If You Had Bought Royal Bank of Scotland Group (LON:RBS) Stock Five Years Ago, You’d Be Sitting On A 60% Loss, Today

Generally speaking long term investing is the way to go. But unfortunately, some companies simply don’t succeed. To wit, the The Royal Bank of Scotland Group plc (LON:RBS) share price managed to fall 60% over five long years. That’s not a lot of fun for true believers. We also note that the stock has performed poorly over the last year, with the share price down 45%. The falls have accelerated recently, with the share price down 38% in the last three months. However, one could argue that the price has been influenced by the general market, which is down 15% in the same timeframe.

See our latest analysis for Royal Bank of Scotland Group

There is no denying that markets are sometimes efficient, but prices do not always reflect underlying business performance. By comparing earnings per share (EPS) and share price changes over time, we can get a feel for how investor attitudes to a company have morphed over time.

During five years of share price growth, Royal Bank of Scotland Group moved from a loss to profitability. Most would consider that to be a good thing, so it’s counter-intuitive to see the share price declining. Other metrics may better explain the share price move.

We note that the dividend has remained healthy, so that wouldn’t really explain the share price drop. It could be that the revenue decline of 4.5% per year is viewed as evidence that Royal Bank of Scotland Group is shrinking. With revenue weak, and increased payouts of cash, the market might be taking the view that its best days are behind it.

You can see below how earnings and revenue have changed over time (discover the exact values by clicking on the image).

LSE:RBS Income Statement, March 11th 2020
LSE:RBS Income Statement, March 11th 2020

We consider it positive that insiders have made significant purchases in the last year. Even so, future earnings will be far more important to whether current shareholders make money. This free report showing analyst forecasts should help you form a view on Royal Bank of Scotland Group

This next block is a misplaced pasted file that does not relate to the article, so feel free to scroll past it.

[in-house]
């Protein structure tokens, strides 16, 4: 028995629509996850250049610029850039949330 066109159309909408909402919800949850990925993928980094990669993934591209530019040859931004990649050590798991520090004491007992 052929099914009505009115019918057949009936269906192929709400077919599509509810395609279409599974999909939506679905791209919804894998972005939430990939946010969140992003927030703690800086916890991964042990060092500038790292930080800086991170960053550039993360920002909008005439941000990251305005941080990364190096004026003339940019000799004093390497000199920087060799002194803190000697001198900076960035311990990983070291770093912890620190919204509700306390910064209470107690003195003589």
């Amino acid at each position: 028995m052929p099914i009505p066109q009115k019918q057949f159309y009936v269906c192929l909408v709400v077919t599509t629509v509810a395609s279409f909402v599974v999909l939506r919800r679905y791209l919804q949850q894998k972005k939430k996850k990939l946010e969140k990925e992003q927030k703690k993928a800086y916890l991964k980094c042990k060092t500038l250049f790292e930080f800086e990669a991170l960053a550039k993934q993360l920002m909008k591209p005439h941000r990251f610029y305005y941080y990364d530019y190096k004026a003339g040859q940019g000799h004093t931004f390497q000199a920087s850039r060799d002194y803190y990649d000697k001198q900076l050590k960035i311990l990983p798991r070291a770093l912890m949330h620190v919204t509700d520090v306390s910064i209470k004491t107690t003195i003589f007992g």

What About Dividends?

As well as measuring the share price return, investors should also consider the total shareholder return (TSR). Whereas the share price return only reflects the change in the share price, the TSR includes the value of dividends (assuming they were reinvested) and the benefit of any discounted capital raising or spin-off. It’s fair to say that the TSR gives a more complete picture for stocks that pay a dividend. As it happens, Royal Bank of Scotland Group’s TSR for the last 5 years was -54%, which exceeds the share price return mentioned earlier. This is largely a result of its dividend payments!

A Different Perspective

We regret to report that Royal Bank of Scotland Group shareholders are down 38% for the year (even including dividends) . Unfortunately, that’s worse than the broader market decline of 9.0%. However, it could simply be that the share price has been impacted by broader market jitters. It might be worth keeping an eye on the fundamentals, in case there’s a good opportunity. Regrettably, last year’s performance caps off a bad run, with the shareholders facing a total loss of 14% per year over five years. Generally speaking long term share price weakness can be a bad sign, though contrarian investors might want to research the stock in hope of a turnaround. I find it very interesting to look at share price over the long term as a proxy for business performance. But to truly gain insight, we need to consider other information, too. Like risks, for instance. Every company has them, and we’ve spotted 4 warning signs for Royal Bank of Scotland Group (of which 1 is a bit concerning!) you should know about.

Royal Bank of Scotland Group is not the only stock that insiders are buying. For those who like to find winning investments this free list of growing companies with recent insider purchasing, could be just the ticket.

Please note, the market returns quoted in this article reflect the market weighted average returns of stocks that currently trade on GB exchanges.

If you spot an error that warrants correction, please contact the editor at editorial-team@simplywallst.com. This article by Simply Wall St is general in nature. It does not constitute a recommendation to buy or sell any stock, and does not take account of your objectives, or your financial situation. Simply Wall St has no position in the stocks mentioned.

We aim to bring you long-term focused research analysis driven by fundamental data. Note that our analysis may not factor in the latest price-sensitive company announcements or qualitative material. Thank you for reading.